Within it, the sharp edges become smooth; the twisted knots loosen; the sun is softened by a cloud; the dust settles into place.

Within it (the Tao) sharp edges become smooth.  When you allow the energy to flow into you and are connected to the infinite side of yourself, your strength too will flow smoothly.  With this connection, the knots, the things that have tied you down in the past, held you back will loosen.  The things that burn you, will be extinguished.  The dust settling into place is permission to turn your dreams into goals, perform at your absolute best and then let it all go, allowing that which already exists to arrive right on time.

It is hidden but always present.  I do not know who gave birth to it.  It seems to be the common ancestor of all, the father of things.

God is a mystery.  Trying to fully understand God is like trying to fully understand gravity.  God, like gravity, just is.  There are a lot of theories about it, but no one proof or solution.  One thing that is common and definite is that they both keep us together.

The question I have for myself and for you now is:  Can the cultivation of strength, through the physical body, be a gateway - like meditation - to connect with your infinite self and the infinite source, our common ancestor, the father of things?

I know my answer.  What's yours?

Wednesday, March 17, 2010

Tuesday Evening at the Park

Enjoying Daylight Savings Time and the pain all on a warm Tuesday evening.  Soccer players to the left of me and baseball to the right, I fired up a Chieftan's CD in the old boom box for a 20 minute session of Box Pistols and Bottoms Up Presses.

After a warm up that consisted of Joint Mobility, Turkish Get Ups and some Club Swings and Swipes, I got right into it.

There we 10 attempts per side of each drill and as a practice session, this went quite well.  I felt I had more power in the ascent during the Pistol.  Getting down is OK, coming back up is hard.  This time I didn't have to rock back so much to get momentum to come back up, nor did I have to spot myself with the opposing leg.  I definitely felt more powerful and more in control.  I'm staying tighter longer and really driving with the heals.

The Bottoms Up Press came along nicely.  Again, I have left this area of the park looking like it got shelled like a WWI battlefield, but of the 10 attempts, I felt 6 were very solid and could almost pass as a real live 24kg Bottoms Up Press.  2 were "iffy" and 2 just flat out sucked.  Bottom line is I'm looking for 10 solid singles.  Am I there yet?  Almost.

After 20 minutes of grinding heavy and Irish Harp, we switched gears a bit.  Added a tier to the box (High Step) and switched to a 16kg Kettlebell for ladders.  4 Ladders of 1,2,3.  Negative free Pistols and more BUP's.  Set the timer for 20 minutes.  Next time, I'll see if I can hit 5 Ladders of 1,2,3 in 20.

This session reinforced the rooting I talked about last time as well as reminded me to keep the other Lat tight when Bottoms Up Pressing.  Tension on both sides.  For pure strength I always try to review two books when ever I need a reminder.  Power to the People and The Naked Warrior both by Pavel Tsatsouline.  Both books are loaded with tips, tools and techniques that can show immediate improvements in any strength practice.  But for me, these two books have come in real handy and keeps me getting better technique in both drills.  Pavel says it quite clearly, "Strength is a skill" and "practice, don't workout."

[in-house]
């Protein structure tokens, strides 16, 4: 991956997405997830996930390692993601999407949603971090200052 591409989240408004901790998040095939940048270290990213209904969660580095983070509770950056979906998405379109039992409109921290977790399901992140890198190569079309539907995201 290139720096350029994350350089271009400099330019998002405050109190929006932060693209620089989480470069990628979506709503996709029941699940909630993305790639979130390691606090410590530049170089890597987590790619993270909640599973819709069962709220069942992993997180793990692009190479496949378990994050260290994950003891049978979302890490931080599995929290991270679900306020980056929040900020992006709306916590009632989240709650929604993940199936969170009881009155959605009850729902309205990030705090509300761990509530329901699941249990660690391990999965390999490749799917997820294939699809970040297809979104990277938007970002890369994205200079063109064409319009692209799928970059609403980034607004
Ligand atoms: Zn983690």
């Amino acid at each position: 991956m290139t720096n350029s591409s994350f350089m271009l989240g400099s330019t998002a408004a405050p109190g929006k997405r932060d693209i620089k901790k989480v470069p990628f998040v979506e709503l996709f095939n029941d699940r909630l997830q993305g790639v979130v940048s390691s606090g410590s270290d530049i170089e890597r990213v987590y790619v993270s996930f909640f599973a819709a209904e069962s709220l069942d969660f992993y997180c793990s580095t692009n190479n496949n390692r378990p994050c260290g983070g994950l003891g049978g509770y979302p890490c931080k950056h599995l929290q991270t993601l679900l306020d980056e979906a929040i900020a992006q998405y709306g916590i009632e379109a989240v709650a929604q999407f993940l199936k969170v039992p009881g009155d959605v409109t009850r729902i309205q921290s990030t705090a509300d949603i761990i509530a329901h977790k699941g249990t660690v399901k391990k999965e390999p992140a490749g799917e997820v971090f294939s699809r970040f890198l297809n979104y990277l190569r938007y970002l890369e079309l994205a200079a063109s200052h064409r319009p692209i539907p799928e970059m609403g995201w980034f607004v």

Pretty much sums up my Tuesday evening.  That and a lovely dinner of BBQ Chicken and Coleslaw for me and the Mrs. at our favorite BBQ place...  Good eats and Pura Vida!

Monday, March 15, 2010

Tonight's Strength Practice

Daylight savings time begins with a trip to Balboa Park after work.  The sun beginning to set, The Young Dubliner's on the boom box, the Bulldog staring menacingly at me, waiting for me to make a move.  Ultimately the questing arises, am I taming the Bulldog or is the Bulldog taming me?  I think it's really just a half full/half empty thing... 

Each session begins with Joint Mobility.  A little Qi dancing from Tiger QiGong today was tossed in for good measure to allow the strength to flow.  Between that and the Celtic Rock, the energy and testosterone level was high.

Bulldog Cleans 6 x 3/3
Bulldog Swings 9 x 12

So?  Who's taming who?  Chicken or Egg?  Today's goal was 10 sets of each.  I didn't complete the goal.  Bulldog 1, Dave 0.  I did however do sets of 3 Cleans verses last weeks 2.  Bulldog 1, Dave 1.  I stopped early because I felt like the form was slipping and I was beginning to muscle 88 pounds of iron.  Finish stronger and live to fight another day.  Bulldog 2, Dave 2 (that's a point for wisdom).  Upped the swings to sets of 12 from sets of 10 last week.  That's puts us at a tie.  Next week I'll do the 10 sets of both 3/3 with the Cleans and 12 with the Swings. Ultimate Goal, 10 sets of 5/5 with the Clean and 10 sets of 15 swings.